The who Boy Scouts organization forgot to buy/bring bait so no one caught any fish. It was still a ton of fun. When we woke up the next morning and walked by this lake it was a mirror – almost like a Bob Ross painting. Because we live on the ocean, he had never seen still water.
Most bloggers use the actual dividends they earned, but I figure we can always move the money around from growth to dividends. A vast majority of our money is in retirement accounts, so we are more focused on growth for now. In this section, we include the all the taxable and retirement numbers – breaking them down would be too complex.
The stock market dropped a ton in September. We got a little luck with a brief rally while I was getting the numbers on October 5th. This big drop means we had a drop in our expected dividend income.
Aside from our stock market money, we continue to get a profit-sharing check since I bought (a lot of) a company. The company is doing well and sometimes they throw an extra profit-sharing check to me. The investment income from this is essentially the same as dividend income. It is taxed differently, but for this report, it makes sense to group all stock ownership in this bucket.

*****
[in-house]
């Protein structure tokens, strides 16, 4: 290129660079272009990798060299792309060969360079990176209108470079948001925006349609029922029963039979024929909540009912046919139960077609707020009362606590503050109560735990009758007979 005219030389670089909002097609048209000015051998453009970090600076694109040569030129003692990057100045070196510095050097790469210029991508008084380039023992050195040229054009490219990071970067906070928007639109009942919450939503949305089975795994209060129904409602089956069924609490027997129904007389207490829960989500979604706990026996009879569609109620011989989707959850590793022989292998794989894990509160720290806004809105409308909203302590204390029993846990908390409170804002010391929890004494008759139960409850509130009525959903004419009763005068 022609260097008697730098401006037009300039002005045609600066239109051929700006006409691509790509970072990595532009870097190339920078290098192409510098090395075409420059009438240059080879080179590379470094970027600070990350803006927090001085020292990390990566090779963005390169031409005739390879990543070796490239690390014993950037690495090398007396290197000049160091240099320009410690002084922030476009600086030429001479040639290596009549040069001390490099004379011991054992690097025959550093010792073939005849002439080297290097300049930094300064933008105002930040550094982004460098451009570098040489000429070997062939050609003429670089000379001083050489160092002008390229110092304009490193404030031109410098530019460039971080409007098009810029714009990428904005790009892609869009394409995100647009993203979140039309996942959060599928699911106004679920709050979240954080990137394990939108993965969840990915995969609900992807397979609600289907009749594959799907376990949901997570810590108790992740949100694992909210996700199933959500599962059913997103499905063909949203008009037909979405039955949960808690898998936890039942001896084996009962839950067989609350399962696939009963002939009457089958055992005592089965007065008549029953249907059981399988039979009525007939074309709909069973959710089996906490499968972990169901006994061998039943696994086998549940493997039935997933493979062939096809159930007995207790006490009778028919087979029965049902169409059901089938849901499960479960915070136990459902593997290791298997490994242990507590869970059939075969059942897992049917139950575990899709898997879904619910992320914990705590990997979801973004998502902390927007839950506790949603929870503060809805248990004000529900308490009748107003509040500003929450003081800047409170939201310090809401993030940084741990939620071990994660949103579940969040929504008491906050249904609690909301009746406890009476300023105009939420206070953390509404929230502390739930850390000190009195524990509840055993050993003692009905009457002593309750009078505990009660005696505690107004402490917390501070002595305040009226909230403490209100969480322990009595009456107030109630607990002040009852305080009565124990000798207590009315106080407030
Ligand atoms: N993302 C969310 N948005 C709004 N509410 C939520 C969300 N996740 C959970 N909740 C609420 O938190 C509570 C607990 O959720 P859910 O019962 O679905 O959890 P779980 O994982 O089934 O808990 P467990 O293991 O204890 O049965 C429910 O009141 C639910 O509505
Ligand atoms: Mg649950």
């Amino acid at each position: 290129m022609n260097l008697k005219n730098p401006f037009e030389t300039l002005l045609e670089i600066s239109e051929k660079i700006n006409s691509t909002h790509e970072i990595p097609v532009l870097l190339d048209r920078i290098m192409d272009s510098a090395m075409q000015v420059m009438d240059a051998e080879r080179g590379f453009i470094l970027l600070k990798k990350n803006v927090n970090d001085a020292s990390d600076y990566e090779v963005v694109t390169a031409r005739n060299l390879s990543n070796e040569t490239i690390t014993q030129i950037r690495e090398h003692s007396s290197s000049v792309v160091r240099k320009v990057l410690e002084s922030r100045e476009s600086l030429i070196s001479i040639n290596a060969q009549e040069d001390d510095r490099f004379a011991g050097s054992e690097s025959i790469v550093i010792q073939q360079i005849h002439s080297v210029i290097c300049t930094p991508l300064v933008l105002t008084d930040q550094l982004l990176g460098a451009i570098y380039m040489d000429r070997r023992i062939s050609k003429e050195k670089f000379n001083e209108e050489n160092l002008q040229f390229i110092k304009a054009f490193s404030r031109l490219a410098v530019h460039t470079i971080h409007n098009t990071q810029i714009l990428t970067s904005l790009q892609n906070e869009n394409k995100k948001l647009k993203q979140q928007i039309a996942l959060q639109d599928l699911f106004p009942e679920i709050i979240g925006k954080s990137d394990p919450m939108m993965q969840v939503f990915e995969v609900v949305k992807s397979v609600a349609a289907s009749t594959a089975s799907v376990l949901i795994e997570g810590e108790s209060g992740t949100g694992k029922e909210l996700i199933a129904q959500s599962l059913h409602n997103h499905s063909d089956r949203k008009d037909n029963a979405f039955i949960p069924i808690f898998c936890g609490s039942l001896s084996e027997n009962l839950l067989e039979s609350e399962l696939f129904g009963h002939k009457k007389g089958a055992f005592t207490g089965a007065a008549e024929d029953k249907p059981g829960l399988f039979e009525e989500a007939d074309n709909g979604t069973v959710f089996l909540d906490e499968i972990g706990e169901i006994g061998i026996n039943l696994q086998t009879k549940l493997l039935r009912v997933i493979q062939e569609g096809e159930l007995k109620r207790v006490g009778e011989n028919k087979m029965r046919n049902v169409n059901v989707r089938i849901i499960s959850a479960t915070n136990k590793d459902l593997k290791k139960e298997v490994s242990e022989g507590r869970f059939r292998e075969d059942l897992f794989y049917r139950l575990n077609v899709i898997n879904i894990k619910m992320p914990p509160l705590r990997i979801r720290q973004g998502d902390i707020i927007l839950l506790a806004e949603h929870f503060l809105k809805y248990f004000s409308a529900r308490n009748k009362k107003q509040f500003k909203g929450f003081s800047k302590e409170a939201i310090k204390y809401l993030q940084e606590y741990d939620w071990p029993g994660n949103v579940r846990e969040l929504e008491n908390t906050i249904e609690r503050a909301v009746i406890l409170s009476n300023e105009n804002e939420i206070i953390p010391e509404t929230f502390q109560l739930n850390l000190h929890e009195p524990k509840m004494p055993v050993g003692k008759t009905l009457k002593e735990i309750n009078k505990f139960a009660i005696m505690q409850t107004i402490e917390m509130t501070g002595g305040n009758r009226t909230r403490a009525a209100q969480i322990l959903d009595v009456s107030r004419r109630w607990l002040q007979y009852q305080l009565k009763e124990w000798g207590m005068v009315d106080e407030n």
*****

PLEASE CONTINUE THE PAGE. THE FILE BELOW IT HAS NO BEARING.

Total Dividend-ish Income: $4,218
Last month, it was $4,247. That’s not too bad for a big drop.
When I started tracking this number in January 2017, we were at $1,180/mo. It’s been a tremendous almost 6 years.
For the 25th month in a row (?), we’re looking into estate planning, but they gave us a lot of paperwork to do before we can move forward. I’m still not making any progress on this. For the first time in about 15 months, I got to a point where I thought I might be able to get the paperwork back out.
Very Close to Passive Income
Our “very close to passive income” combines rental property income and dividend income. If we had any royalty income from books, movies, or music, I’d also include that. I’m too tone-deaf to have a rockstar music career, but I may write a book someday. This is important to separate from the dogs and blogs’ income. That takes some active work to keep up. Rental property requires a little work, but not nearly as much.
The scouts needed to get a coffee can out of a big “toxic” circle with only ropes and a bungee ring. They built a thing where they could stretch the ring and “grab” the can. However, stretching the ring to grab the can required a lot of teamwork.